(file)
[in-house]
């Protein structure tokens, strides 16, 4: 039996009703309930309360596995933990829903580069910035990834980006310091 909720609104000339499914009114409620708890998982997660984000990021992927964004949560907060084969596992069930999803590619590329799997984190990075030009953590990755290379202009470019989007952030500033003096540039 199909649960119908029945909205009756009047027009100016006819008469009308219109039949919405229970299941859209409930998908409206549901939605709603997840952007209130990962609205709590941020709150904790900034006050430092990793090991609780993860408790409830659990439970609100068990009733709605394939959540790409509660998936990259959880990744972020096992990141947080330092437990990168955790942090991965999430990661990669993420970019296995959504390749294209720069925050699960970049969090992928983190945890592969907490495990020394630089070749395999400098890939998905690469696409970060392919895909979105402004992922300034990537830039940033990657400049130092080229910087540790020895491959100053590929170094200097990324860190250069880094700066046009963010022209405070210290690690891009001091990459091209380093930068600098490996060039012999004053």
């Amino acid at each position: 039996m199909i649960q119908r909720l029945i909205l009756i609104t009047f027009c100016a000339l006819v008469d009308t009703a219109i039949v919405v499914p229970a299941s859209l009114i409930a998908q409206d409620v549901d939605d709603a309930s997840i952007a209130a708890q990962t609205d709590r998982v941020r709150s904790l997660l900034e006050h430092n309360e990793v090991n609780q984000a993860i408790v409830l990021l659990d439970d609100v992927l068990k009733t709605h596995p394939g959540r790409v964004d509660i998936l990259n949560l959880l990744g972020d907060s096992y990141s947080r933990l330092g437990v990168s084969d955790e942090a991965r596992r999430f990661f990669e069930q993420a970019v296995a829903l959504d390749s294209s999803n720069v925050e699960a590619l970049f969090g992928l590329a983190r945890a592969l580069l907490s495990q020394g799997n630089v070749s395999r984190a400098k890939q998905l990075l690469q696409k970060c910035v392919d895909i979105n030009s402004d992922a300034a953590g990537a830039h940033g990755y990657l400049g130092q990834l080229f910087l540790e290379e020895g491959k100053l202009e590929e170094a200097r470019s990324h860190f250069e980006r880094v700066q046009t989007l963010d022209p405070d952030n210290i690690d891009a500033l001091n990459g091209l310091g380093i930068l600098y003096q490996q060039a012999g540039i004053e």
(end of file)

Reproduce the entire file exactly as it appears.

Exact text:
[in-house]
């Protein structure tokens, strides 16, 4: 039996009703309930309360596995933990829903580069910035990834980006310091 909720609104000339499914009114409620708890998982997660984000990021992927964004949560907060084969596992069930999803590619590329799997984190990075030009953590990755290379202009470019989007952030500033003096540039 199909649960119908029945909205009756009047027009100016006819008469009308219109039949919405229970299941859209409930998908409206549901939605709603997840952007209130990962609205709590941020709150904790900034006050430092990793090991609780993860408790409830659990439970609100068990009733709605394939959540790409509660998936990259959880990744972020096992990141947080330092437990990168955790942090991965999430990661990669993420970019296995959504390749294209720069925050699960970049969090992928983190945890592969907490495990020394630089070749395999400098890939998905690469696409970060392919895909979105402004992922300034990537830039940033990657400049130092080229910087540790020895491959100053590929170094200097990324860190250069880094700066046009963010022209405070210290690690891009001091990459091209380093930068600098490996060039012999004053």
């Amino acid at each position: 039996m199909i649960q119908r909720l029945i909205l009756i609104t009047f027009c100016a000339l006819v008469d009308t009703a219109i039949v919405v499914p229970a299941s859209l009114i409930a998908q409206d409620v549901d939605d709603a309930s997840i952007a209130a708890q990962t609205d709590r998982v941020r709150s904790l997660l900034e006050h430092n309360e990793v090991n609780q984000a993860i408790v409830l990021l659990d439970d609100v992927l068990k009733t709605h596995p394939g959540r790409v964004d509660i998936l990259n949560l959880l990744g972020d907060s096992y990141s947080r933990l330092g437990v990168s084969d955790e942090a991965r596992r999430f990661f990669e069930q993420a970019v296995a829903l959504d390749s294209s999803n720069v925050e699960a590619l970049f969090g992928l590329a983190r945890a592969l580069l907490s495990q020394g799997n630089v070749s395999r984190a400098k890939q998905l990075l690469q696409k970060c910035v392919d895909i979105n030009s402004d992922a300034a953590g990537a830039h940033g990755y990657l400049g130092q990834l080229f910087l540790e290379e020895g491959k100053l202009e590929e170094a200097r470019s990324h860190f250069e980006r880094v700066q046009t989007l963010d022209p405070d952030n210290i690690d891009a500033l001091n990459g091209l310091g380093i930068l600098y003096q490996q060039a012999g540039i004053e």